It’s hard not to gasp the first time you see the Preston School of Industry. The massive red brick structure in Ione, California is also known as Preston Castle, and it’s easy to understand how it earned the nickname. Considered one of the most striking examples of Romanesque Revival architecture in the country, the Preston Castle looks like something straight out of a movie.
Yet haunting the darkened corridors of this crumbling structure are dark tales of mystery and murder.
Opened in 1894 as a reform school, the Preston School of Industry was initially home to seven wards—minors under the guardianship of the state of California—who were transferred there from San Quentin. Hundreds of troubled youths passed through its doors over the years, including a few who would become well known later in life. Among them: musician Merle Haggard, poet Neal Cassady, writer Edward Bunker, and Tony Cornero, a rumrunner during Prohibition who later built the Stardust Resort & Casino in Vegas.
The red-bricked building was vacated in 1960 after a new facility was constructed to house its inmates; the institution itself finally closed in 2011. Present-day visitors to Preston Castle often compare it to the haunted mansion featured in Stephen King’s TV miniseries, . And while the house that appeared in the show was actually Thornewood Castle near Tacoma, Washington, the Preston School of Industry may have more in common with King’s spooky locale than an imposing brick façade.
It seems that Preston Castle has a history of paranormal phenomena being reported in and around its walls. In addition to the usual stories of strange noises, cold spots, and feelings of dread, the site is said to be home to the ghosts of several former wards, as well as a housekeeper, Anna Corbin, who was bludgeoned to death in the Castle in 1950.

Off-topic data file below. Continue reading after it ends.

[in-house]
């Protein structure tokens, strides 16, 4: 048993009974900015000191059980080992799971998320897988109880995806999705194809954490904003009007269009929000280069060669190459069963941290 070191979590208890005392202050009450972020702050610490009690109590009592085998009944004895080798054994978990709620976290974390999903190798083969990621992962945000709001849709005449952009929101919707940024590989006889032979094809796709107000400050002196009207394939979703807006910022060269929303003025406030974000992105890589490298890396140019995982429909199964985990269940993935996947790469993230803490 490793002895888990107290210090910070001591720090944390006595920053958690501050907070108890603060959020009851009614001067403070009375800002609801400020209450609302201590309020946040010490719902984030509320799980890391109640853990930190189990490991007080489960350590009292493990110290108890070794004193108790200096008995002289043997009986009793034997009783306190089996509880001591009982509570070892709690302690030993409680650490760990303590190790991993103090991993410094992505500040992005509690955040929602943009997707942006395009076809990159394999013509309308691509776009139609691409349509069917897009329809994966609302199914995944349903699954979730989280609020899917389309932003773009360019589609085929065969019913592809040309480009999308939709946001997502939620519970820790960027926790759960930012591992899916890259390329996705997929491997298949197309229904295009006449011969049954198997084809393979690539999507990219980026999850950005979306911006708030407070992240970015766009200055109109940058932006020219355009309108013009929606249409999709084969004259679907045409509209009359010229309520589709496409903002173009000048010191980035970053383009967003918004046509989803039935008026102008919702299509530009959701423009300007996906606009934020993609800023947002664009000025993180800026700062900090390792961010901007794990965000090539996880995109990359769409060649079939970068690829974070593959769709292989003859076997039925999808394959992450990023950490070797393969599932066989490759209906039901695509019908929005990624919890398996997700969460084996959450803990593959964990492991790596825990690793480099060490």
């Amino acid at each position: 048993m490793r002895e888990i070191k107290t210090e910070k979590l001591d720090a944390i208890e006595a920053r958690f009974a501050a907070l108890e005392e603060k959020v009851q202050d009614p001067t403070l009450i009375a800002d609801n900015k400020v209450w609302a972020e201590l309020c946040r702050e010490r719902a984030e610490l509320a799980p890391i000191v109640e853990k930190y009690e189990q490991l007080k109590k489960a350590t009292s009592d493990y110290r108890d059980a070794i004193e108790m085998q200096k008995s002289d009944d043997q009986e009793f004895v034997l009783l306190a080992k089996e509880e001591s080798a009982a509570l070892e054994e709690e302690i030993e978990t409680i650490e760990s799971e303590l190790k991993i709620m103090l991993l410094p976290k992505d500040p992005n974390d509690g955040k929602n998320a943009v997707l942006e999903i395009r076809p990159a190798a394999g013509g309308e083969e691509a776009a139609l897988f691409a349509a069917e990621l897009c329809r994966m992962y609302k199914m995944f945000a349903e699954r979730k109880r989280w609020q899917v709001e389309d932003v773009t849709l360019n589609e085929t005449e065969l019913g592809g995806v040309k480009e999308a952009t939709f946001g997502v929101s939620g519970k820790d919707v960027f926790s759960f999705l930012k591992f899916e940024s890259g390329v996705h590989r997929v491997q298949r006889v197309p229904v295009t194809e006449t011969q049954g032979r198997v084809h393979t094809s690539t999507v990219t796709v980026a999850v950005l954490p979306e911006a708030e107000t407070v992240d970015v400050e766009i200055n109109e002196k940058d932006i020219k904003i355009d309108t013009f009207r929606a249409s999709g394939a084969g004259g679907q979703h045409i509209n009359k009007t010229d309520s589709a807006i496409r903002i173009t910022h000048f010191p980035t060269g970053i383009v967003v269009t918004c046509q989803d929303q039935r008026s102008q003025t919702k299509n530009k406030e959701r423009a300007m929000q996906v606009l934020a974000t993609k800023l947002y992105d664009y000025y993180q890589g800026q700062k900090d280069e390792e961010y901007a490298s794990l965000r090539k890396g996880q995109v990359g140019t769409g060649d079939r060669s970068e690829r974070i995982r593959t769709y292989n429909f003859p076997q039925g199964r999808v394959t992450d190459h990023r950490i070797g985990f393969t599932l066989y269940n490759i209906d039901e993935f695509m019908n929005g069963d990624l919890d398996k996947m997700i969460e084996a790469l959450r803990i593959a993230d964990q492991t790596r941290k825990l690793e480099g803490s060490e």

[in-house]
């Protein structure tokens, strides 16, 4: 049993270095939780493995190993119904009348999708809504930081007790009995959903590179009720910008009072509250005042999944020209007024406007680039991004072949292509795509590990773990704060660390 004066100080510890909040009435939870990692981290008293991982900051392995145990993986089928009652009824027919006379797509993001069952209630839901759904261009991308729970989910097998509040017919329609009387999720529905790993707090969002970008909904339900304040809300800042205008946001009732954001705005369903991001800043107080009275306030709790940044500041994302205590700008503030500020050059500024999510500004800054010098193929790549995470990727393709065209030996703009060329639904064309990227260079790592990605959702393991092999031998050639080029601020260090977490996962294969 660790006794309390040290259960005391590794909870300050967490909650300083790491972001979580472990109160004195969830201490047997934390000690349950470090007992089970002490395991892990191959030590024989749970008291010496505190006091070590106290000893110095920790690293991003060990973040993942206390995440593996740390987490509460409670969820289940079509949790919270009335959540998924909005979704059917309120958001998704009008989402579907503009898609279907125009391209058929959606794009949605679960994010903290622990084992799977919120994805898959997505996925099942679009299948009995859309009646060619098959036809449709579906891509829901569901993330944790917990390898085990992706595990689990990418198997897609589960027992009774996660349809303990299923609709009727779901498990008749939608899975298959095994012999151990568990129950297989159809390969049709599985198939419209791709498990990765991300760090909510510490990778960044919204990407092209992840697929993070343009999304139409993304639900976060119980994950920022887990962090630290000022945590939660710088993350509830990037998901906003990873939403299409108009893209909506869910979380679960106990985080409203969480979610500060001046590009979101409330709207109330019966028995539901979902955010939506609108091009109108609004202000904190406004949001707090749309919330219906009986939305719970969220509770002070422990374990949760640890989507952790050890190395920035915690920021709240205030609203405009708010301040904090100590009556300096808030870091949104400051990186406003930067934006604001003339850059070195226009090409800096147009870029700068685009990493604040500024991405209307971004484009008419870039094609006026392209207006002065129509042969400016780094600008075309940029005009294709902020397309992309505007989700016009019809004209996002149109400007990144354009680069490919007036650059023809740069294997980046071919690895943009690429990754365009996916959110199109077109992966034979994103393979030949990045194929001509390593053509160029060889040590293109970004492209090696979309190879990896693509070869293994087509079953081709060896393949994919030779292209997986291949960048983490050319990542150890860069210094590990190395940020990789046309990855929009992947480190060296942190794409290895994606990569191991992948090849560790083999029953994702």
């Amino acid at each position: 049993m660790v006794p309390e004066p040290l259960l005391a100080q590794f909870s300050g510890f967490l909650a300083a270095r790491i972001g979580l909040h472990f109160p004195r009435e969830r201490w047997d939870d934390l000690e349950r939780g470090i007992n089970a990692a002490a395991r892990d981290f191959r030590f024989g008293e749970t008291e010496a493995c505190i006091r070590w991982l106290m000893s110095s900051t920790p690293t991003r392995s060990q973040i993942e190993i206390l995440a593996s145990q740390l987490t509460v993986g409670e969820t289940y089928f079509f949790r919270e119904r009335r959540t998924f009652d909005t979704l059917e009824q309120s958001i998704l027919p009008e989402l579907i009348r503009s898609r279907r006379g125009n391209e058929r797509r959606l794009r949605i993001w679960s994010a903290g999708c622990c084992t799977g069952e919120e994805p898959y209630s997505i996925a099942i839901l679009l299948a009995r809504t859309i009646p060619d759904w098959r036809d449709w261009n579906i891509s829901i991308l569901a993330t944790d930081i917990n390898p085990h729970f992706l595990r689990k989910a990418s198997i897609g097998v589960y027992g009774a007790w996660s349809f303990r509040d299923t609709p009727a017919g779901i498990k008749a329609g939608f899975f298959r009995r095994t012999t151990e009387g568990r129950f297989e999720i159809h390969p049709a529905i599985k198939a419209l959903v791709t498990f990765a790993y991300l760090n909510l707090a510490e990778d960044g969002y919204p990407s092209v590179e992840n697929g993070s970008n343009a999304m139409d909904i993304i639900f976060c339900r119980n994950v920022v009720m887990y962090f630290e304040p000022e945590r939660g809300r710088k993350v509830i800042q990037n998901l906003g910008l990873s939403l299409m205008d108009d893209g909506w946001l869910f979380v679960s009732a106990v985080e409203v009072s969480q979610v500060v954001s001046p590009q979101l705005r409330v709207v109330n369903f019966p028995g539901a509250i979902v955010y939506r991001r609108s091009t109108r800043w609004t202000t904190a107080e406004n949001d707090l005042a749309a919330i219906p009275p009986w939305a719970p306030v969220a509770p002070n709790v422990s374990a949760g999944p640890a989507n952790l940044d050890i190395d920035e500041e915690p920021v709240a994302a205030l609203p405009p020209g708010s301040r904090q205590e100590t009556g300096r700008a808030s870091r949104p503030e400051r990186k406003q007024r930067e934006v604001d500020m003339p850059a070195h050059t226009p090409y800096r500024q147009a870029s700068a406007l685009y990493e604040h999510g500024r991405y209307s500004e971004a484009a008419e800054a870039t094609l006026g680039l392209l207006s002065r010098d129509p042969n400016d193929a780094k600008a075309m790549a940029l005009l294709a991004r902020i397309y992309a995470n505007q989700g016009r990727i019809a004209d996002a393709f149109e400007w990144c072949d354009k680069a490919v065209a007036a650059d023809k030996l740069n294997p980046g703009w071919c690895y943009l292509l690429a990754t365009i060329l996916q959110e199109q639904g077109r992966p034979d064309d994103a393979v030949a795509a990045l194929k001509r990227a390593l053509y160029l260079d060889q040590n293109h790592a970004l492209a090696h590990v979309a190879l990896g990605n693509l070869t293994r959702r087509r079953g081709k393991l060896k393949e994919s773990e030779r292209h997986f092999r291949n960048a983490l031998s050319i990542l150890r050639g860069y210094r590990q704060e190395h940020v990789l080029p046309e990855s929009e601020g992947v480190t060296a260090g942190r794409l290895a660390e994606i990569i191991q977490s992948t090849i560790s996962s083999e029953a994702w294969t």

Though there were a handful of unexplained deaths among the wards of the institution over the years—and there is said to be a lost cemetery on the grounds that contains the graves of 23 former inmates—it is the murder of Anna Corbin that represents the Castle’s most enduring mystery.
Accounts of the grisly crime vary, even among newspapers of the time, but most agree that Anna Corbin was found brutally beaten to death inside a locked room in the Castle. Some accounts say that she was found in the kitchen, while others claim she was killed in the “mattress room” or near the “disinfecting pool” in the basement, while still others maintain that she was found stuffed in a padlocked closet.
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Though all 657 wards of the school at the time—along with the staff—were questioned in relation to the death, and there were three trials, no one was ever convicted. A 19-year-old ward named Eugene Monroe was considered by many to be the prime suspect. Though he confessed to the murder and rape of a pregnant woman in Tulsa, Oklahoma a year later and was sentenced to life in prison, he remained adamant in his denial that he had anything to do with the death of Anna Corbin. To this day, her murder remains unsolved.
Given its dark history, it’s no wonder the Preston Castle has been featured on a variety of paranormal television shows including Ghost Adventures, Ghost Hunters, The Othersiders, and My Ghost Story. On the Ghost Adventures episode, the show's host Zak Bagans claimed to be partially possessed by a spirit, possibly the ghost of Anna Corbin.
Books have also been written about the history and hauntings of the abandoned reform school, including by J’aime Rubio, a historical journalist who conducted an extensive investigation into the life and death of Anna Corbin.
Today, the Preston School of Industry is a California Historical Landmark and is listed on the National Register of Historic Places. The non-profit organization , maintains the building, opening the Castle to the public and hosting various events.
Dying to conduct your own investigation into Preston Castle's haunted history? The Preston Castle Foundation offers paranormal nighttime tours throughout the year. In October, the Castle transforms into a haunted house Halloween attraction.